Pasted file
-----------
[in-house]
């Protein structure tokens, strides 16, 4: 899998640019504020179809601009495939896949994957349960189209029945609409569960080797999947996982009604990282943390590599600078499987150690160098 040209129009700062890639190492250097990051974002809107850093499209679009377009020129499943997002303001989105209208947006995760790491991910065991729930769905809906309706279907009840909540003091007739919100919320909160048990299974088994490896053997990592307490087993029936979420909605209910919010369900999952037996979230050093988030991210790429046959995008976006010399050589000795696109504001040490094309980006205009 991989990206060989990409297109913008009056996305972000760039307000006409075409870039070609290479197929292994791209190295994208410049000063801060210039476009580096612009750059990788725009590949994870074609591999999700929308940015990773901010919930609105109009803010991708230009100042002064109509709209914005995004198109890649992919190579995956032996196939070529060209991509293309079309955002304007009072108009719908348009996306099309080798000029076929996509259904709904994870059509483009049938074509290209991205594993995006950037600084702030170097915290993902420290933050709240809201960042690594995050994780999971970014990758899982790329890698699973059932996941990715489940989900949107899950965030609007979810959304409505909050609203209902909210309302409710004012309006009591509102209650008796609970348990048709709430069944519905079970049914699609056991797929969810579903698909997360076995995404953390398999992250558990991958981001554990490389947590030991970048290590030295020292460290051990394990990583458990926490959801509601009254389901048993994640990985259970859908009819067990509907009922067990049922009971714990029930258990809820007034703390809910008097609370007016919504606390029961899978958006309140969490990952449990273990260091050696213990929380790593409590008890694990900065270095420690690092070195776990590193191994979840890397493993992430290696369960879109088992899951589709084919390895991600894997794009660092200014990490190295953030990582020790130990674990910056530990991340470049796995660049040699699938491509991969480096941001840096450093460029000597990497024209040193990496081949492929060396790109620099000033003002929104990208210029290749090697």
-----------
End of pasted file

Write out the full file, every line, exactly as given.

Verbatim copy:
[in-house]
């Protein structure tokens, strides 16, 4: 899998640019504020179809601009495939896949994957349960189209029945609409569960080797999947996982009604990282943390590599600078499987150690160098 040209129009700062890639190492250097990051974002809107850093499209679009377009020129499943997002303001989105209208947006995760790491991910065991729930769905809906309706279907009840909540003091007739919100919320909160048990299974088994490896053997990592307490087993029936979420909605209910919010369900999952037996979230050093988030991210790429046959995008976006010399050589000795696109504001040490094309980006205009 991989990206060989990409297109913008009056996305972000760039307000006409075409870039070609290479197929292994791209190295994208410049000063801060210039476009580096612009750059990788725009590949994870074609591999999700929308940015990773901010919930609105109009803010991708230009100042002064109509709209914005995004198109890649992919190579995956032996196939070529060209991509293309079309955002304007009072108009719908348009996306099309080798000029076929996509259904709904994870059509483009049938074509290209991205594993995006950037600084702030170097915290993902420290933050709240809201960042690594995050994780999971970014990758899982790329890698699973059932996941990715489940989900949107899950965030609007979810959304409505909050609203209902909210309302409710004012309006009591509102209650008796609970348990048709709430069944519905079970049914699609056991797929969810579903698909997360076995995404953390398999992250558990991958981001554990490389947590030991970048290590030295020292460290051990394990990583458990926490959801509601009254389901048993994640990985259970859908009819067990509907009922067990049922009971714990029930258990809820007034703390809910008097609370007016919504606390029961899978958006309140969490990952449990273990260091050696213990929380790593409590008890694990900065270095420690690092070195776990590193191994979840890397493993992430290696369960879109088992899951589709084919390895991600894997794009660092200014990490190295953030990582020790130990674990910056530990991340470049796995660049040699699938491509991969480096941001840096450093460029000597990497024209040193990496081949492929060396790109620099000033003002929104990208210029290749090697």